Amie Comeaux's death in a car crash at the age of just 21 robs the world of country music of a promising talent. A petite blonde, vocally reminiscent of older and earlier stars like Lorrie Morgan and Patsy Cline, she had lately begun to re- establish her career after a disappointing association with a major Nashville record label and was rapidly gaining a fan base in Europe.
Born in Brusly, Louisiana, a suburb of Baton Rouge close to the Mississippi river, she began performing seriously from the age of eight, after an aunt who worked in the jewellery department of a Baton Rouge J.C. Penney store used her niece's singing to attract customers. Appearances at J.C. Penney in-store fashion shows and at shopping malls followed, and she became a regular fixture, performing the national anthem at New Orleans Saints football games.
The Nashville producer Harold Shedd saw her in a local production of Annie when she was 11 and, impressed and believing that she could enjoy dual careers as both a singer and an actress, signed her to a development deal. Six years later, when he became head of Polydor-Nashville, he brought her on board.
The resulting album, Moving Out (1994), was produced by Shedd and David Briggs, and featured leading Music City session musicians, including Hargus "Pig" Robbins, Bruce Bouton and Rob Hajacos. It spawned three singles: the upbeat title song "Moving Out", "Blue" (not the Bill Mack song of that name) and "Who's She to You", the video for which gained airplay on Country Music Television Europe and introduced her to country music fans in Britain. None proved the breakthrough hit she needed and, although her version of the Pee Wee King/Redd Stewart standard "You Belong To Me" in particular suggested real interpretative depth, she was quietly dropped by a label that seemed uncertain what to do with her.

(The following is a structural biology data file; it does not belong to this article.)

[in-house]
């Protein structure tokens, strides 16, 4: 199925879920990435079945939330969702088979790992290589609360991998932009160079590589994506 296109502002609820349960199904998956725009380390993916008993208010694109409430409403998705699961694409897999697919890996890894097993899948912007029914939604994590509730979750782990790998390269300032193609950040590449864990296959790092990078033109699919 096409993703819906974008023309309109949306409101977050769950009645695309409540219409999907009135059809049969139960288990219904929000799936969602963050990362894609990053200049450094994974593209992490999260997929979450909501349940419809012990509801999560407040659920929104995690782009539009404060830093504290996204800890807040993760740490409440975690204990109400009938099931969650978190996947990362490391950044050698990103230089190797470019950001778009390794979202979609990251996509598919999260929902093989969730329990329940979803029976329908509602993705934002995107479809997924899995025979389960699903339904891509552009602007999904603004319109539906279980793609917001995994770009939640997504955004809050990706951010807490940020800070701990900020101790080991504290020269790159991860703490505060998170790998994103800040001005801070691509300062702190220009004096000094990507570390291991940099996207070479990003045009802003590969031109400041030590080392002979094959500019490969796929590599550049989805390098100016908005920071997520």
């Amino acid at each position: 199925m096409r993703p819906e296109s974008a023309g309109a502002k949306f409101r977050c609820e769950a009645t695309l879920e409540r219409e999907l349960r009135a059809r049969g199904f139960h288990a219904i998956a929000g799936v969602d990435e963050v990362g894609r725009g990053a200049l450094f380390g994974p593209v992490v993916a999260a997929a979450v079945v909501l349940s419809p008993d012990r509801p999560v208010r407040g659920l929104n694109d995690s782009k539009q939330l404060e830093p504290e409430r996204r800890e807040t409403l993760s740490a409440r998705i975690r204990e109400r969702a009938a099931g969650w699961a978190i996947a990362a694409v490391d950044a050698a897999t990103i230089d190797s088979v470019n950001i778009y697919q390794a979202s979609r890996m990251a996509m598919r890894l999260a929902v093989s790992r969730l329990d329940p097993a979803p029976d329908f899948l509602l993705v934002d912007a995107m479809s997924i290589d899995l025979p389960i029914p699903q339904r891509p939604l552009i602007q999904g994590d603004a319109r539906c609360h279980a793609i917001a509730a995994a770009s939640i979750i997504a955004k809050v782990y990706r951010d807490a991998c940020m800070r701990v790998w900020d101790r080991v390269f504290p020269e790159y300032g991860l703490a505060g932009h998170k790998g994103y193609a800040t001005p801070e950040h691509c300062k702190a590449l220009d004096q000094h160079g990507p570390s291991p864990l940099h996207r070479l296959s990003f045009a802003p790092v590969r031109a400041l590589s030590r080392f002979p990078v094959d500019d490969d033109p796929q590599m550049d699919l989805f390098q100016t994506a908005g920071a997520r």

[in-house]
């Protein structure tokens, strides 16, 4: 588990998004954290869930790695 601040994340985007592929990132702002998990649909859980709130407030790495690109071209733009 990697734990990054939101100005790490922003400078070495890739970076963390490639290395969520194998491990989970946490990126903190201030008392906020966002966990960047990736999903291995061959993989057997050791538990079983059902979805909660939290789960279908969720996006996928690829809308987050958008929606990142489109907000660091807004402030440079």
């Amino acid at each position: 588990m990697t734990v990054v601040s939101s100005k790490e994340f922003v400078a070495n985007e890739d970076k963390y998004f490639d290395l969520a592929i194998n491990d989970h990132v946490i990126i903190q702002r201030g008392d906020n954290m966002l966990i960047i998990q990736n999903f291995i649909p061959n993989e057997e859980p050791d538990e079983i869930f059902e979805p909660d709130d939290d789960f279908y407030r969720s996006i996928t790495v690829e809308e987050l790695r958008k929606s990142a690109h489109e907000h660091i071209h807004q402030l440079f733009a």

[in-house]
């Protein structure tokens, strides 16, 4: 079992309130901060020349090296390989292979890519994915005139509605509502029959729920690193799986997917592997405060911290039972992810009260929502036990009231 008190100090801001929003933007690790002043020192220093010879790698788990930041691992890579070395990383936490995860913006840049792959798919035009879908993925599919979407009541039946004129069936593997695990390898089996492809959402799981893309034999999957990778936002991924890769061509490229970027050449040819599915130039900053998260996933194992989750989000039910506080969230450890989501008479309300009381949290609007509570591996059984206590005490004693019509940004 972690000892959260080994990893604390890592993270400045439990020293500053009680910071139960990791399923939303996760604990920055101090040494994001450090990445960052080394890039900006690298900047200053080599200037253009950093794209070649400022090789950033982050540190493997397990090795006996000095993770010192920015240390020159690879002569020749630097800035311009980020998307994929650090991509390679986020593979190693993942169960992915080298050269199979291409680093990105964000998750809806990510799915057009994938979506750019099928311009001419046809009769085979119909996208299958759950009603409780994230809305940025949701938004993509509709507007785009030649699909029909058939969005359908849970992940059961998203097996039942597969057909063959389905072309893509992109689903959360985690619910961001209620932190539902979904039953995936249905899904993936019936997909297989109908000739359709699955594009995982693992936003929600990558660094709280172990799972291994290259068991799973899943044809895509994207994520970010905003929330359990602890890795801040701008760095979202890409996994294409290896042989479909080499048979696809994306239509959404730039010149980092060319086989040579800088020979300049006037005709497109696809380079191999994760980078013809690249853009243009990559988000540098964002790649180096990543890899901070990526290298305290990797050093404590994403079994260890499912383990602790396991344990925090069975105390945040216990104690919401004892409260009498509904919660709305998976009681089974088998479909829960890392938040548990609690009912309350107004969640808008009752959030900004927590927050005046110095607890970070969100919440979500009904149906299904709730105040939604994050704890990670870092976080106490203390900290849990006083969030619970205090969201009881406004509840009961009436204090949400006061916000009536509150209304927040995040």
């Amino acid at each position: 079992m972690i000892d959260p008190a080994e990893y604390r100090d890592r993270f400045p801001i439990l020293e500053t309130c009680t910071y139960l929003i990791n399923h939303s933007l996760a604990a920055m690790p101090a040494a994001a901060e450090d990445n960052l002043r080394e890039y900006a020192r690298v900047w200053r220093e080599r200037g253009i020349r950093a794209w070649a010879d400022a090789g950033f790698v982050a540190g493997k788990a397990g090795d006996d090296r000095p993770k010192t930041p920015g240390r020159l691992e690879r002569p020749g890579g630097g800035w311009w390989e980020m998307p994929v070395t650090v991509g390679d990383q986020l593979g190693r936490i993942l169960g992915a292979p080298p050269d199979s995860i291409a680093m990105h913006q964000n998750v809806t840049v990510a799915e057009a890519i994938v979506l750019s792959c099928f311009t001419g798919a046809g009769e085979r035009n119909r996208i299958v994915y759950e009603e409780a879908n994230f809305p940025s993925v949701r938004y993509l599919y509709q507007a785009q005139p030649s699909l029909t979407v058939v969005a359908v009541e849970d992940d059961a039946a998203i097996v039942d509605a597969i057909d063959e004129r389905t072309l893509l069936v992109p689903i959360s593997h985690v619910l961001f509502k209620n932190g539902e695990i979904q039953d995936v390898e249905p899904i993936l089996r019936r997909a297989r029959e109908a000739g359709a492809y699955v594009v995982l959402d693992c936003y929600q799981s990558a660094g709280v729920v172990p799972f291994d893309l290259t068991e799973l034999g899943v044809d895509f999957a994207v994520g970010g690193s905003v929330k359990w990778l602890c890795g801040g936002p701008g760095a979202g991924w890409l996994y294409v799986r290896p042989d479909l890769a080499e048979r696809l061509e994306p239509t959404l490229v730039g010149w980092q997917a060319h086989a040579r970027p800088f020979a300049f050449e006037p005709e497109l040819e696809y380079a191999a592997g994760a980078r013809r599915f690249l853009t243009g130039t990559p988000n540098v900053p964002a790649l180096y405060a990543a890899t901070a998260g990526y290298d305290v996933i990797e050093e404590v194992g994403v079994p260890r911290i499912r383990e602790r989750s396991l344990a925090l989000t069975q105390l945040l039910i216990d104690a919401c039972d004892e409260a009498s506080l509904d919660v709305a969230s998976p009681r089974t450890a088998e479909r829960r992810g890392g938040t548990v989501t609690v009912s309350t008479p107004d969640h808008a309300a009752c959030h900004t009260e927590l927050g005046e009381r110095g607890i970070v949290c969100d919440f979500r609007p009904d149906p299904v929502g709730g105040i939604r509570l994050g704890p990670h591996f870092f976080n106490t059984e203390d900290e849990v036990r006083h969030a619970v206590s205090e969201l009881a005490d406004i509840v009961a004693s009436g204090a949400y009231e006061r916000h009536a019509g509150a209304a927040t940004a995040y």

Having maintained a loyal home-state following, she returned to Louisiana and continued to gig regularly. Last year however, she headed back to Nashville and, knowing that she needed to re-establish herself in the city, started demoing songs for the Herb Alpert-owned publishing company Almo-Irving. She also toured the UK, headlining the annual Good 'n' Country Festival at Wrotham Heath, Kent. I had the good fortune to see her perform there and was impressed, as was the crowd, by an assured and confident set; even a pair of disruptive power cuts seemed barely to faze her and, to wild applause, she sang the final part of the Patsy Cline classic "Crazy" a cappella.
Amie Comeaux was due to return to Britain, in the company of the Scottish singer Janette Somers, later this year.